Inflation is here! says Econoday, per last week’s CPI report; at 2.1 percent for total consumer prices (columns in graph) and 2.2 percent for the core rate (red line). Two percent is generally considered the target rate for inflation, the rate consistent with stable and sustainable economic growth.
The last time both the CPI and the core were actually together at the 2 percent line was way back in February 2013. And then it plunged into negative territory, as the federal government shut down in 2013 for two weeks over Republican’s refusal to raise the debt ceiling. The U.S. had already lost its S&P AAA rating on sovereign Treasury debt in 2011, and instituted the sequester agreement putting an across the board cap on government spending.
Then oil prices plunged along with worldwide commodity prices in 2014 due to slowing growth in the so-called BRIC emerging economies (Brazil, Russia, India, and China), so that U.S. industries cut back their investment spending, as well.
The current rise in the CPI is mostly due to higher energy prices as economic activity (and oil prices) have picked up with U.S. final Q3 GDP growth at 3.5 percent. Energy prices are up 1.5 percent in the month, their fourth straight strong monthly gain with the yearly rate now well above the inflation rate at 5.4 percent.
But inflation may not be here to stay, as there is massive uncertainty over what exactly the Trump economic policies will be. Tax cuts and fewer government regulations will certainly stimulate additional growth, and so higher inflation, which is necessary to put more people back to work.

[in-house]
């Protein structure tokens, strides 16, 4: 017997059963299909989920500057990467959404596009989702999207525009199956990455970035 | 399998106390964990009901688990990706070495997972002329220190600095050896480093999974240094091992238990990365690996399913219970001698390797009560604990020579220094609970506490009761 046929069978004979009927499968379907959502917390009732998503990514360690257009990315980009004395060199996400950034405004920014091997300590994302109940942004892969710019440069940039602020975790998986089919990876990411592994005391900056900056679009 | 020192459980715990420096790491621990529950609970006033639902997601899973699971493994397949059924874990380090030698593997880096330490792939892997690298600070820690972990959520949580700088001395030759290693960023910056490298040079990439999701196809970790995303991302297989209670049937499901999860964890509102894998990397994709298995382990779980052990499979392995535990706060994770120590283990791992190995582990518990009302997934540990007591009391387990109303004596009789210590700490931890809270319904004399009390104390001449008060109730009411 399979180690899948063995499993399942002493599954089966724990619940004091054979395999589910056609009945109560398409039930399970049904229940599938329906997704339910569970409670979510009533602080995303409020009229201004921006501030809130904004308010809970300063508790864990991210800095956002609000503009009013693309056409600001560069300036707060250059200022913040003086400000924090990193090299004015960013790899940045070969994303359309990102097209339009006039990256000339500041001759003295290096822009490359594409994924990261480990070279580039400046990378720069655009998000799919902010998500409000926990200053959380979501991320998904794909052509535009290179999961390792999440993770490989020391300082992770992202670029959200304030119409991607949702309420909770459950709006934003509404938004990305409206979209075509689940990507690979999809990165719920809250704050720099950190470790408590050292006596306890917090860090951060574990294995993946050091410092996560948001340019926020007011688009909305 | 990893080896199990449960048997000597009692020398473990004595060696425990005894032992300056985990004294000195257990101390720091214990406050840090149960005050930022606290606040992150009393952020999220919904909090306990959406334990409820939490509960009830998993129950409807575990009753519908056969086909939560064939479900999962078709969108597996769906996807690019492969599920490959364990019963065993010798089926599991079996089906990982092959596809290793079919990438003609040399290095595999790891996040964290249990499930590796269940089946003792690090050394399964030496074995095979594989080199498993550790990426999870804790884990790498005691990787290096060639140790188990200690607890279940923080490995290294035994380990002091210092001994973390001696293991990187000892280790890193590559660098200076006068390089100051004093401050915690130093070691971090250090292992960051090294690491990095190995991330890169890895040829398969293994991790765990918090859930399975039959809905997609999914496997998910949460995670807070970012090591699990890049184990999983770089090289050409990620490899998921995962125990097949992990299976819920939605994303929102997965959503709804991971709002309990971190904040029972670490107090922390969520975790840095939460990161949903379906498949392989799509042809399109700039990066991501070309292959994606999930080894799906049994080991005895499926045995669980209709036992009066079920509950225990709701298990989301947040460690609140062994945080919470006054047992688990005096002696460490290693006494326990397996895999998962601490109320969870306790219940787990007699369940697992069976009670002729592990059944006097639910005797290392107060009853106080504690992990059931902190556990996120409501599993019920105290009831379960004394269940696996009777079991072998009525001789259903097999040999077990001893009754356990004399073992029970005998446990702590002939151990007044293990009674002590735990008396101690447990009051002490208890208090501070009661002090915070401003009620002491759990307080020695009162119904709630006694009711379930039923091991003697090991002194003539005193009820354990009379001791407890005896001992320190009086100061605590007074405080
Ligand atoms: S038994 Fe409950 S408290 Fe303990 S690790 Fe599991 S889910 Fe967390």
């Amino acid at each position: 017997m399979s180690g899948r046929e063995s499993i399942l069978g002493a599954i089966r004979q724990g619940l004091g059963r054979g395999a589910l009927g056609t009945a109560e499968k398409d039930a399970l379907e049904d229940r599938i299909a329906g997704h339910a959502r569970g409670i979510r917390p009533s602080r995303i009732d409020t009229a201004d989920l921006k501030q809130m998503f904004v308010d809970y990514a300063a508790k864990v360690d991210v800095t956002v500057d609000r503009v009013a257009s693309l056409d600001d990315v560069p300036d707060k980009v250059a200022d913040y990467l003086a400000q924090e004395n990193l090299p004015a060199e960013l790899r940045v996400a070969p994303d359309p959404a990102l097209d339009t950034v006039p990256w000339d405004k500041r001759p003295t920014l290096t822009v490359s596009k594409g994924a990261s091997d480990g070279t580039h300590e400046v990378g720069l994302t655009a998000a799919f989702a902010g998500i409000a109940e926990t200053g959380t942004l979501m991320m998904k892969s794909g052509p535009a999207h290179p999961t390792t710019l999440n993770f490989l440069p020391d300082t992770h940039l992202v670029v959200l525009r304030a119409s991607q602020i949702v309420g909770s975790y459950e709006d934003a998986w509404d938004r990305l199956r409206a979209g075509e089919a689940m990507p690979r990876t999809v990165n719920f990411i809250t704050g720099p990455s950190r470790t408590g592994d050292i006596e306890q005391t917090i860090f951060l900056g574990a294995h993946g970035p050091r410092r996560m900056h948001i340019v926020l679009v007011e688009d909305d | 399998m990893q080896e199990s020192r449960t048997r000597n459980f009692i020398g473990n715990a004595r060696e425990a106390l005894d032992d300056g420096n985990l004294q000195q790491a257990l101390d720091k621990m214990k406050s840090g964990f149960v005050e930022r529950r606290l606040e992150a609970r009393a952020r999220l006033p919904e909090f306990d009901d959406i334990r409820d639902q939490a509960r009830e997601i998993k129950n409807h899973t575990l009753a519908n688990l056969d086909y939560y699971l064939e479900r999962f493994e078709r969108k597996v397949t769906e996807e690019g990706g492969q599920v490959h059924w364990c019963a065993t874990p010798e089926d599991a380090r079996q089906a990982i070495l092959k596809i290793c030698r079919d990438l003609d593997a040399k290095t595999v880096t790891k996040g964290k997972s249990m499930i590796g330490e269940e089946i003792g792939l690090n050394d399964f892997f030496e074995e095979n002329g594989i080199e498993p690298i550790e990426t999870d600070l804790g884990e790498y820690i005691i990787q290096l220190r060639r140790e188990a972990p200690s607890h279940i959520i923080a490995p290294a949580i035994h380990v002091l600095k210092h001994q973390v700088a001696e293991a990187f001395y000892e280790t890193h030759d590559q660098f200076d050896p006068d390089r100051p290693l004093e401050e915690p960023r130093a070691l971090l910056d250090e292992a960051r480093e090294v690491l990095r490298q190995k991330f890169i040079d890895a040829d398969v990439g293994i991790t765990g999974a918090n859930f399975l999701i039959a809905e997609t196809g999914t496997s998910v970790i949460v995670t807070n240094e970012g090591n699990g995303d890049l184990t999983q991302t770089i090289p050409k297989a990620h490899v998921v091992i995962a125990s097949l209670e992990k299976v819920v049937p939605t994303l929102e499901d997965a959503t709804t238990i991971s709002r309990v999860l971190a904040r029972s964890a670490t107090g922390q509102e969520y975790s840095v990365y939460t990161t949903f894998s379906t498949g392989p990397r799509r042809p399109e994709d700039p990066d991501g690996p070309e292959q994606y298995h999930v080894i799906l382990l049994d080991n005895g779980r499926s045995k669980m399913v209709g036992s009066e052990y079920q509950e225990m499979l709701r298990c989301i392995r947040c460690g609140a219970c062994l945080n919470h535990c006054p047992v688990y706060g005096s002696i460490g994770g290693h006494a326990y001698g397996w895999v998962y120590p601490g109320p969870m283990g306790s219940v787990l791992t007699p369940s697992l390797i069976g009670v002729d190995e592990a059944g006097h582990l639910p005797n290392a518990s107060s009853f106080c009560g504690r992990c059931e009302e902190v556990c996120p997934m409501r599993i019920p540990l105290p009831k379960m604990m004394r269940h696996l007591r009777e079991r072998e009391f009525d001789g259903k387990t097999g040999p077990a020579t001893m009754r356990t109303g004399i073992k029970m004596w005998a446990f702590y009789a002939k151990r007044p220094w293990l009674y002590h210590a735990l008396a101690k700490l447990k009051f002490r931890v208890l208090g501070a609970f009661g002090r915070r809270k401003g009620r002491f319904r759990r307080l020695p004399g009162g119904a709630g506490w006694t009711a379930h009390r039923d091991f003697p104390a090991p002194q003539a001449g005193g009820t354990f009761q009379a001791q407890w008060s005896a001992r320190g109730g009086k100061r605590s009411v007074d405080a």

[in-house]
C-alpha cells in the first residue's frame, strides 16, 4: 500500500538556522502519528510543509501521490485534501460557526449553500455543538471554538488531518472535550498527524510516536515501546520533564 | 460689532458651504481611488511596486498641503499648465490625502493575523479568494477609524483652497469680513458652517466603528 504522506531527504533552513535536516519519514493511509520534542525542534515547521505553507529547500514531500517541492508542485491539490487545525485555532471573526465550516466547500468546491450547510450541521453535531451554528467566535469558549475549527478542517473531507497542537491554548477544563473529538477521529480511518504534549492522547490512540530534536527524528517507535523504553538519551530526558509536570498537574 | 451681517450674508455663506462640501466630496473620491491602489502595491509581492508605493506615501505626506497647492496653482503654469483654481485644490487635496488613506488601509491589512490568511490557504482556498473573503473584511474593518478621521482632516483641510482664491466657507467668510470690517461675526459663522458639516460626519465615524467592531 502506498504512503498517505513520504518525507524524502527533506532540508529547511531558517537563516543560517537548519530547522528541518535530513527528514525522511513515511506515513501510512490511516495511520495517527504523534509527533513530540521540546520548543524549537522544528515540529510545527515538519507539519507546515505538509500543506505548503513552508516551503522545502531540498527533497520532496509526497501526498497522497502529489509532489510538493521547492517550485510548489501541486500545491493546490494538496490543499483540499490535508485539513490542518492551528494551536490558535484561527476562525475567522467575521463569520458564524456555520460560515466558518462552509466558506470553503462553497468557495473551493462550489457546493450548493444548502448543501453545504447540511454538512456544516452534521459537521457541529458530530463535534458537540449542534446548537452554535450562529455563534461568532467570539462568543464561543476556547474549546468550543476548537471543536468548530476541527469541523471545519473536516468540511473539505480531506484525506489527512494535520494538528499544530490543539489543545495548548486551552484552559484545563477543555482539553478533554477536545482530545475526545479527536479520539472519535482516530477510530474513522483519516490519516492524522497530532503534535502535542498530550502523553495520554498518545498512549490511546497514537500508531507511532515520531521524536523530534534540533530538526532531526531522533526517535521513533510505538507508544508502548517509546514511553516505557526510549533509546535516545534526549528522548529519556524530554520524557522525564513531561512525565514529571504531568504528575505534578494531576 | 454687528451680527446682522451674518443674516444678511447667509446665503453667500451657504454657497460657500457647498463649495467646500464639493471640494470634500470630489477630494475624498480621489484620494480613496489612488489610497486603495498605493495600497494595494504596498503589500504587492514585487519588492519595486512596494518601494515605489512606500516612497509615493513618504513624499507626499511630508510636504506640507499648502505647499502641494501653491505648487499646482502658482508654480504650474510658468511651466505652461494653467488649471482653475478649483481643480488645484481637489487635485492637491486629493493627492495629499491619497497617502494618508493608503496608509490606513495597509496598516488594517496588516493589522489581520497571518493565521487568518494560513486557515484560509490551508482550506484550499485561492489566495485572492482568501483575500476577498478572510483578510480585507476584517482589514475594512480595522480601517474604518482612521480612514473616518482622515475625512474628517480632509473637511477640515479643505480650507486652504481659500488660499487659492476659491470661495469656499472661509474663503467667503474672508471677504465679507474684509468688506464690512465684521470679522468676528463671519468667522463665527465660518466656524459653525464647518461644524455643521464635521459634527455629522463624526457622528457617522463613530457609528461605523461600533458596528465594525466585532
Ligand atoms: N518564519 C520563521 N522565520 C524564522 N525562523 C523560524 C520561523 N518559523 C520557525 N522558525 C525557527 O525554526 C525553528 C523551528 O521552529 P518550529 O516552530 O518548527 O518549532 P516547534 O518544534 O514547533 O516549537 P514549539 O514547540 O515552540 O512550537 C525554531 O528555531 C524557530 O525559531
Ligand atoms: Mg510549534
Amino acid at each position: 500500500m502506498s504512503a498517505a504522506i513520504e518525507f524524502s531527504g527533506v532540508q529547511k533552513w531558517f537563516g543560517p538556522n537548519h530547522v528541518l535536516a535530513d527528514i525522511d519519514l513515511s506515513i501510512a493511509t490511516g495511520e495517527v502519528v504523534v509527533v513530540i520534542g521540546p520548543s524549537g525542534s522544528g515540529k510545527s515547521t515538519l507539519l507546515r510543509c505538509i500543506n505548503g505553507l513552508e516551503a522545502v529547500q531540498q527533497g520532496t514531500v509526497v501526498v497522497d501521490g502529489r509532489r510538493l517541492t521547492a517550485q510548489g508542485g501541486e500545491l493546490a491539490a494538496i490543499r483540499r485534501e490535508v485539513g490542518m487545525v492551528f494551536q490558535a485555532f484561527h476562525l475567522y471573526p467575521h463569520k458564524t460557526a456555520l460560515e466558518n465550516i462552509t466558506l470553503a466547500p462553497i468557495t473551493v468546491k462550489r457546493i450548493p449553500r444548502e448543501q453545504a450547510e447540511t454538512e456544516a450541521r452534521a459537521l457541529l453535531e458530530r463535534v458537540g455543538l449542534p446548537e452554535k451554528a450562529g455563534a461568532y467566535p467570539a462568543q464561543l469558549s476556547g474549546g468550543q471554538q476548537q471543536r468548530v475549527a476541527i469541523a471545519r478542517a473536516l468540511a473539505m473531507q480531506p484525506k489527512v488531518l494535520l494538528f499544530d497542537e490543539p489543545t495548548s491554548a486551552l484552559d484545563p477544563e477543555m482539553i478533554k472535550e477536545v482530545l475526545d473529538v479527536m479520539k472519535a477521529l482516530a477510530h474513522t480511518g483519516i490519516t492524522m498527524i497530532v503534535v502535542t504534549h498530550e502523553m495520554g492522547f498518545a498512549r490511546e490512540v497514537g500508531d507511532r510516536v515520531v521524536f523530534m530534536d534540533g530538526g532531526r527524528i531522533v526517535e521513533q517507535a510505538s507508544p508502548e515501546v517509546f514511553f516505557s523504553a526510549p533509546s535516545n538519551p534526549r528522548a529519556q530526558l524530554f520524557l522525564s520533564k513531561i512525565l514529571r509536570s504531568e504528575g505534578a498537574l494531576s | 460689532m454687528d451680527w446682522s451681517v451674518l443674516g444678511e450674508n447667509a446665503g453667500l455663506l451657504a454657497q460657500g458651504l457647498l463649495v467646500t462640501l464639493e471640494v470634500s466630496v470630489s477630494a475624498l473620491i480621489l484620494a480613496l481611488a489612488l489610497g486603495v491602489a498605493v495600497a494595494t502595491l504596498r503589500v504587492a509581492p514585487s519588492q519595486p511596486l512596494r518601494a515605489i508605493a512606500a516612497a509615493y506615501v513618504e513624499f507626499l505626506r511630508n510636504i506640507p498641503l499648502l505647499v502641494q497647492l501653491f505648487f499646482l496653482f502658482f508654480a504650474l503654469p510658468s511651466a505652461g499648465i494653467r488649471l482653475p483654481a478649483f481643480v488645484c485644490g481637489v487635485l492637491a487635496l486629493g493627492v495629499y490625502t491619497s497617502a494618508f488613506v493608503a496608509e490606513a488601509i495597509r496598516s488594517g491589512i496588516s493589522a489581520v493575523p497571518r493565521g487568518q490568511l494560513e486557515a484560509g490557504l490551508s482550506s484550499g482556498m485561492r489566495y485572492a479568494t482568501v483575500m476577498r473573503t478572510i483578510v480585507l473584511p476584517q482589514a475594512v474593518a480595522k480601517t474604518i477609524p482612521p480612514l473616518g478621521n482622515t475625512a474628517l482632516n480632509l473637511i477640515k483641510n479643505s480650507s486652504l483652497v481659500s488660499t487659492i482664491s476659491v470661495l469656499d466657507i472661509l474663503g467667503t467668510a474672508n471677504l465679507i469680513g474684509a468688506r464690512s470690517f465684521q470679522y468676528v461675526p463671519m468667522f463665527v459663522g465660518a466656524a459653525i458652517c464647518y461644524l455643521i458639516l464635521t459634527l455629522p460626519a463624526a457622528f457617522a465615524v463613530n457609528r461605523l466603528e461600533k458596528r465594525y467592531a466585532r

Medical care has also been a consistent source of strength though recent readings have been fading, up only 0.2 percent in December for a yearly 4.1 percent. Housing is another area of strength, up a tangible 0.3 percent in the month and at 3.0 percent year-on-year. Owners’ equivalent rent, which is a closely watched subcomponent of housing, also rose 0.3 percent.
Where will the growth come from? From the manufacturing sector, if Trump succeeds in implementing that massive $1 trillion infrastructure spending he has promised. The manufacturing component of the industrial production could manage only a 0.2 percent gain in December, said Econoday, one that followed a 0.1 percent decline in November.
Factory output during 2016 (red line) proved dead flat once again, not getting any help from exports (columns). Exports were on the rise several years back and were helping production as seen on the left side of the graph, but the progress has since fizzled, as the BRIC economies are still in a recession mode.
So there may not be much inflation this year. And the Fed would counteract any inflation increase with higher interest rates, anyway, which they said they would do maybe two or three times in 2017, if necessary.
Harlan Green © 2016
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